By Dharisha Bastians and Jeffrey Gettleman
A majority of Sri Lankan lawmakers voted Wednesday (14) morning to remove Mahinda Rajapaksa as prime minister, saying that his appointment last month was illegal.
Mr. Rajapaksa is considered the strongman of Sri Lankan politics, a wealthy, powerful former president who has been accused of grave human rights abuses. The country has been tied in knots since late last month when President Maithripala Sirisena abruptly fired the previous prime minister, Ranil Wickremesinghe, and appointed Mr. Rajapaksa to the post.
It was a rambunctious, unruly few hours in Parliament this morning.
Lawmakers allied with Mr. Wickremesinghe walked into the chamber wearing black sashes that read “For democracy.’’ The gallery was packed with journalists, diplomats and everyday citizens. Lawmakers allied with Mr. Rajapaksa did whatever they could to block a vote of no confidence. Some yelled, while others tried to grab the ceremonial mace, the parliamentary symbol of power. Some even called the speaker of Parliament a “mad fool.”
But a majority of lawmakers were determined to hold the vote. Mr. Rajapaksa then walked out. When the ayes were counted, 122 out of 225 said they wanted Mr. Rajapaksa gone.
“This is a historic day,” a triumphant Mr. Wickremesinghe said.
It is unclear what will happen next. Sri Lanka has a slightly unusual leadership structure in which executive powers are vested in both the president and the prime minister. Mr. Sirisena, the president, seems to have backed himself into a corner and miscalculated the intensity of the resistance to his appointment of Mr. Rajapaksa.
The prime minister he fired, Mr. Wickremesinghe, was definitely less popular than Mr. Rajapaksa before this crisis started. Many Sri Lankans saw Mr. Wickremesinghe as aloof and ineffective, numb to the economic troubles that have begun to pile up around them as this island nation slides deeper into debt, much of it to China.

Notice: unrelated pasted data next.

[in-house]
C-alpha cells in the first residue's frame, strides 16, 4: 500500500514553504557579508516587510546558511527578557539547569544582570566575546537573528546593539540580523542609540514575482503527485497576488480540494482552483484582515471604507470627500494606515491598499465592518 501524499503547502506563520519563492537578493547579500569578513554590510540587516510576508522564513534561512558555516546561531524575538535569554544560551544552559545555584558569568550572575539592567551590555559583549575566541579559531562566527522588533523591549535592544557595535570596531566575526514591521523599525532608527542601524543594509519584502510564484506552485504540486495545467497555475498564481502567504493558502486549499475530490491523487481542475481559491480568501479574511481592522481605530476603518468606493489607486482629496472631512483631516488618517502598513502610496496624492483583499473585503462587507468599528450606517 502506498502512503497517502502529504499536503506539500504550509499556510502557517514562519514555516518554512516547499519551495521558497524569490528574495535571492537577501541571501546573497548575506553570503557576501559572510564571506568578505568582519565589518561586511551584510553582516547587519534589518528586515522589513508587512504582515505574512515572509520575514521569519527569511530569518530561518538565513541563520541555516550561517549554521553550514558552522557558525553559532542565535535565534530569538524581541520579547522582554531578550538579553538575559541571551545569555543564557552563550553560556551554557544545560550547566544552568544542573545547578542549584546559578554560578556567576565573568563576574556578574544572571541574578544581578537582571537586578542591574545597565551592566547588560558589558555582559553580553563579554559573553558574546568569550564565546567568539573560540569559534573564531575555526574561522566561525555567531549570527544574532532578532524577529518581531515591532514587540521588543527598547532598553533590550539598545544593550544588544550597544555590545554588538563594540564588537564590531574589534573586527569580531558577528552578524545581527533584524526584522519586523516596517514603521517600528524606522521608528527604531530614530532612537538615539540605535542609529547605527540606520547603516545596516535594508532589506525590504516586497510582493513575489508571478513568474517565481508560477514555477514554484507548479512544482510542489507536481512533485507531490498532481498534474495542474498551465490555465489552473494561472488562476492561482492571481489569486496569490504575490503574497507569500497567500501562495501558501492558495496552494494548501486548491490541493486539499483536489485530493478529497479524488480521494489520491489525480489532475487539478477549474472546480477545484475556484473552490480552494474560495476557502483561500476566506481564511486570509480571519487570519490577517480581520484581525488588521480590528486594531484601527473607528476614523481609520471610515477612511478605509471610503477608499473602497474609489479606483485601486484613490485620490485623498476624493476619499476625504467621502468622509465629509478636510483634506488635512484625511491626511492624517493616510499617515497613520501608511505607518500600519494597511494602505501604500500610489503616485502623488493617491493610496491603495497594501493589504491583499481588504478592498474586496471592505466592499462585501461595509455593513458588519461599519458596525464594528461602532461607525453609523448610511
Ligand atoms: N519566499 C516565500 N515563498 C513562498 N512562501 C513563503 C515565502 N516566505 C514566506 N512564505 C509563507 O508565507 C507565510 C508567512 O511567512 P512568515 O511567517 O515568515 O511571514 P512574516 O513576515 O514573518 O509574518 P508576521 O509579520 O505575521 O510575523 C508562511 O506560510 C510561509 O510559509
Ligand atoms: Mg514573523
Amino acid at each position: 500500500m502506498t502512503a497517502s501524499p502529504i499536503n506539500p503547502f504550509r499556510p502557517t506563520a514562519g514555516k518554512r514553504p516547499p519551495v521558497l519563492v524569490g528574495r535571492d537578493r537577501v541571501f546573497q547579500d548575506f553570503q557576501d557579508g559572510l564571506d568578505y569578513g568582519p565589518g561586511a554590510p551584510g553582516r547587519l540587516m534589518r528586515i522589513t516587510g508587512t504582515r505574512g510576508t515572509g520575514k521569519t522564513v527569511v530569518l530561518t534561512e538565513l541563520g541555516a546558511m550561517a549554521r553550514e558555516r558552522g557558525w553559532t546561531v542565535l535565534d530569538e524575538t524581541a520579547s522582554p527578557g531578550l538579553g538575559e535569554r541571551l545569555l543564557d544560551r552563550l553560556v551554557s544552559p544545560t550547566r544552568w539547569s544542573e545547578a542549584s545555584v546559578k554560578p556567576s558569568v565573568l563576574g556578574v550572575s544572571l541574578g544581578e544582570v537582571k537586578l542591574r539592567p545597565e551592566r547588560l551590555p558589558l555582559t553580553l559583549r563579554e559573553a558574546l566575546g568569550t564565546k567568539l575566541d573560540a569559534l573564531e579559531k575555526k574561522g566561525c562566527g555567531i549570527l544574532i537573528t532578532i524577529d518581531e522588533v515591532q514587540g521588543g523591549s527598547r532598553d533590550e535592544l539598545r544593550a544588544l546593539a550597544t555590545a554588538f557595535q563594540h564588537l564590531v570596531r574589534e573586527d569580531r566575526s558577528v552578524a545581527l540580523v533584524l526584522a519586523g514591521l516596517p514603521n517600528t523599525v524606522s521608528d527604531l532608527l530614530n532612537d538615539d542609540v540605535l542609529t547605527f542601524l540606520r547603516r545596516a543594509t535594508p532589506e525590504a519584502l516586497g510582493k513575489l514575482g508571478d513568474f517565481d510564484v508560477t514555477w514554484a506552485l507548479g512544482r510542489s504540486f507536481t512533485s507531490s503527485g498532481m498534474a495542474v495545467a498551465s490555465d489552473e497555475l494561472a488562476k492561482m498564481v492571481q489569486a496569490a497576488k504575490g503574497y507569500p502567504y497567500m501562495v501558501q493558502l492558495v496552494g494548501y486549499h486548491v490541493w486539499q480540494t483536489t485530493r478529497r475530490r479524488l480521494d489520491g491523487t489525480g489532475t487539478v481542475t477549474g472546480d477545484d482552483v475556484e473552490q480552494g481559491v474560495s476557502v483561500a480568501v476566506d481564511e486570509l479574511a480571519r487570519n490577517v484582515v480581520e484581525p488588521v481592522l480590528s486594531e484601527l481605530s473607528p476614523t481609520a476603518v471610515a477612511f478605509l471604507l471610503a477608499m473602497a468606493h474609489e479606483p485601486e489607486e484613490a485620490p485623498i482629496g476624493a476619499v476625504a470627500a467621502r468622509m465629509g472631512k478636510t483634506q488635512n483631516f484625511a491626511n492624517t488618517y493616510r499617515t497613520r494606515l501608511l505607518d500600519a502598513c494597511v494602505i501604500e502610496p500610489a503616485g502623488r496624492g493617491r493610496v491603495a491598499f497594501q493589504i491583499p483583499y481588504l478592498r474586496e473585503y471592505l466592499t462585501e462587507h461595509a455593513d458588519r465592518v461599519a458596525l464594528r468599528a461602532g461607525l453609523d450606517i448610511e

Mr. Rajapaksa had seemed well entrenched as president until Mr. Sirisena defied the odds and beat him in the 2015 election. Some people were concerned about Mr. Rajapaksa’s deals with China; many others were worried about his authoritarian tendencies and intolerance for dissent, including crackdowns on journalists and dissidents. Human rights groups blamed him for the deaths of thousands of civilians killed on his watch by army commanders, who shelled civilian areas at the end of Sri Lanka’s decades-long civil war.
Still, many Sri Lankans see Mr. Rajapaksa as a hero for bringing that war to a decisive close. And the economy has worsened since he left office, making his time at the helm seem like brighter days. Analysts say that had Mr. Rajapaksa simply waited and run again in 2020, he probably could have won.
It was the backdoor way in which Mr. Sirisena tried to bring Mr. Rajapaksa back into power that incensed so many Sri Lankans, including the majority of Parliament. Mr. Sirisena knew Parliament was against him and ordered it dissolved last week. On Tuesday, the Supreme Court stepped in, setting that decision aside and paving the way for Parliament to reconvene.
Now Sri Lanka is waiting to see what the president does next.
In an interview, Mr. Rajapaksa’s son Namal said that his father would not resign and insisted that the speaker of Parliament, Karu Jayasuriya, had acted out of order in conducting the vote.
“It was unethical,” he said.
Courtesy:New York Times